The FDA Stifles the Advance of Modern Molecular Medicine

Wall Street Journal review of the new book, The Cure in the Code, by Peter Huber

The Cure in the Code: How 20th Century Law Is Undermining 21st Century Medicine, by Peter Huber, Basic Books, 277 pages, $28.99

We are at a turning point in medicine. Knowledge of the individual's genetic makeup will soon allow molecular medicine to reach deep inside each of us to cure most of the maladies that afflict us—and perhaps even slow the rate at which we age. First we will learn to understand each person's genome; then we will learn to craft treatments tailored to his or her genetic constitution.

But it may not be so easy—and not for purely scientific reasons. Consider 23andMe, a commercial enterprise launched in 2006 that was merely looking to inform Americans about their potential genetic vulnerability to certain diseases. Regulators from the Food and Drug Administration have dropped the hammer on the company, citing baseless fears that its customers will do something dangerously stupid in reaction to the information that the tests provide. The FDA's regulatory labyrinth is not only slow to digest the science behind the genetic testing involved in 23andMe. It also can't quite figure out what to do with the proliferation of molecular biomarkers that can predict treatment efficacy more quickly than the conventional clinical trials the agency relies upon.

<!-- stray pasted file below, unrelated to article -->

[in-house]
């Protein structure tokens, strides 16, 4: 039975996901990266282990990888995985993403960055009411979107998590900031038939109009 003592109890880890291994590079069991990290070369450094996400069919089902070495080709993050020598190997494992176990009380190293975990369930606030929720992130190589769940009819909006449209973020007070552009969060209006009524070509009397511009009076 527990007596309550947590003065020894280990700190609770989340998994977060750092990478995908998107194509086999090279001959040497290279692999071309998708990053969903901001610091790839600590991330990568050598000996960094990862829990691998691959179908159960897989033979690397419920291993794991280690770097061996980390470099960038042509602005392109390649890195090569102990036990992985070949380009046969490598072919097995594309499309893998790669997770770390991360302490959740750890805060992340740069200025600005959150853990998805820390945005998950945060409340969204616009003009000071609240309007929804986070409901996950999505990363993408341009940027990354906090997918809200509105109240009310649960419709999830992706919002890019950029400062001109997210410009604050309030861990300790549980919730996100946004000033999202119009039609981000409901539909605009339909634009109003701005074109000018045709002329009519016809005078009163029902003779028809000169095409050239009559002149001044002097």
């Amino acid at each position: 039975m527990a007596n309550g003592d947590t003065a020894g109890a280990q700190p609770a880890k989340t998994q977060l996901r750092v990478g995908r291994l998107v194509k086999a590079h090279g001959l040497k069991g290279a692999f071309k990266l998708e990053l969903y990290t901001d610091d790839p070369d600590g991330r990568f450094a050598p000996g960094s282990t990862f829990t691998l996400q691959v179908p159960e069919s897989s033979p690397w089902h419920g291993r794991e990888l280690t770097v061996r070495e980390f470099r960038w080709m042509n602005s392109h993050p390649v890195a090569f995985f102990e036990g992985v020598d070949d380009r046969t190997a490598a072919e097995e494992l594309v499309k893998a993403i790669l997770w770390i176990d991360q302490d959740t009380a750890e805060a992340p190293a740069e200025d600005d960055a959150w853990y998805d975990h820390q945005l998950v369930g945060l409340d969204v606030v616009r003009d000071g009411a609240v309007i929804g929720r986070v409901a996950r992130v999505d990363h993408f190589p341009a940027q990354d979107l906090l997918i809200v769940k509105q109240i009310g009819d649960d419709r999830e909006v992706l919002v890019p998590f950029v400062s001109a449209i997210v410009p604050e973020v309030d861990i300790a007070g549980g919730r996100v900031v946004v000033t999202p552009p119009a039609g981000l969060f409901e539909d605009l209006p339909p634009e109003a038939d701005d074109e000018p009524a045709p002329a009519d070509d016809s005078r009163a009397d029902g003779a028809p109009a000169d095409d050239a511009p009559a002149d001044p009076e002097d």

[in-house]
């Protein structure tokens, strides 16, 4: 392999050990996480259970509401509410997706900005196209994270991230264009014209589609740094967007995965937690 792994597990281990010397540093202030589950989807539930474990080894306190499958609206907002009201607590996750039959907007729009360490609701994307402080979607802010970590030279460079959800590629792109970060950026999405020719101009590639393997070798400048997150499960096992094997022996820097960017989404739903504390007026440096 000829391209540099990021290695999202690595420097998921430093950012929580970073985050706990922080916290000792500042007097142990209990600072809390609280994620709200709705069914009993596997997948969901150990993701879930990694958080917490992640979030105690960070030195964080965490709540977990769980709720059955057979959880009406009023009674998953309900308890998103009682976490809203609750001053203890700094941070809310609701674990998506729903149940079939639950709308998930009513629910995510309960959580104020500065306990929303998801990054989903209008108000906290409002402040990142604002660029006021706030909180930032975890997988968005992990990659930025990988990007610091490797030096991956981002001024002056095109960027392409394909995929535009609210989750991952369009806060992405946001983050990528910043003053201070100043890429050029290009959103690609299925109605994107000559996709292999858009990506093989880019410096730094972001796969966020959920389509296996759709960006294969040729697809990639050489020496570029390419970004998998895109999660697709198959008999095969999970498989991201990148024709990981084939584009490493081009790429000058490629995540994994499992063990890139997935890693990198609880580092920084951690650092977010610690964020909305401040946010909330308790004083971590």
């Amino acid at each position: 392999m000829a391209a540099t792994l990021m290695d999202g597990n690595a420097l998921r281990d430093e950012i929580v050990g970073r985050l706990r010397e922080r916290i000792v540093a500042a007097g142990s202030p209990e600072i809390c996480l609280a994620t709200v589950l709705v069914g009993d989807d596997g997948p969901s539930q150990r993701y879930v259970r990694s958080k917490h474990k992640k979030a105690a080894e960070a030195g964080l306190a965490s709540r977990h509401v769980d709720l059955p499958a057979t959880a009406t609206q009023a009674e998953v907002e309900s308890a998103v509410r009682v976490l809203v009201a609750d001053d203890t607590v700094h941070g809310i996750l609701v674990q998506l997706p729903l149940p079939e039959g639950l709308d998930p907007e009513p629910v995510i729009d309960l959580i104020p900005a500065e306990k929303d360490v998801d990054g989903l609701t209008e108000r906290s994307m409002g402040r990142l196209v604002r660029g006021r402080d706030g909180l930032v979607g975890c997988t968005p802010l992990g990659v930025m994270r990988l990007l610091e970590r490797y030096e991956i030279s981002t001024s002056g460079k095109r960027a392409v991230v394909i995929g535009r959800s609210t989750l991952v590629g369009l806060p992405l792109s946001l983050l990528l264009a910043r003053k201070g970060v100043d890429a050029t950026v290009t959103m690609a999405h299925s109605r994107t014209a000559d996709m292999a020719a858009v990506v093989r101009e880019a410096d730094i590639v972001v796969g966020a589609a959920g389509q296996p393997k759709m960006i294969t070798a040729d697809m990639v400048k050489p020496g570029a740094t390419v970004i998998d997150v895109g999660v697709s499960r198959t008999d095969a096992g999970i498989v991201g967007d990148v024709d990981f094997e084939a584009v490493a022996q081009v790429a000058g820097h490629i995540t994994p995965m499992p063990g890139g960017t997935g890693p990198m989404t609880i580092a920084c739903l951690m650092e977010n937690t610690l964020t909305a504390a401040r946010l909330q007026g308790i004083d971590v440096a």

All this is just the tip of the iceberg, Peter Huber argues in The Cure in the Code, his urgent, compelling account of how 21st-century medicine is being hampered by a regulatory regime built for the science of the 20th century.

CureintheCodeBasic BooksMr. Huber begins by taking us back to the rise of public health and modern medicine in the late 19th and early 20th centuries. The advances made in this era were enormous: Infectious diseases were tamed by the construction of sewers, the provision of chlorinated water, widespread vaccination and the birth of antibiotics. These magic-bullet successes enabled us to live longer than humans had hitherto—long enough, in fact, that we now suffer more from a qualitatively different set of illnesses, diseases that emerge from the biochemical combinations of our genes and our lifestyles. Today's prominent maladies—cancer, diabetes, heart disease and dementia—take decades to develop, and successful treatments must begin decades before patients become clinically ill.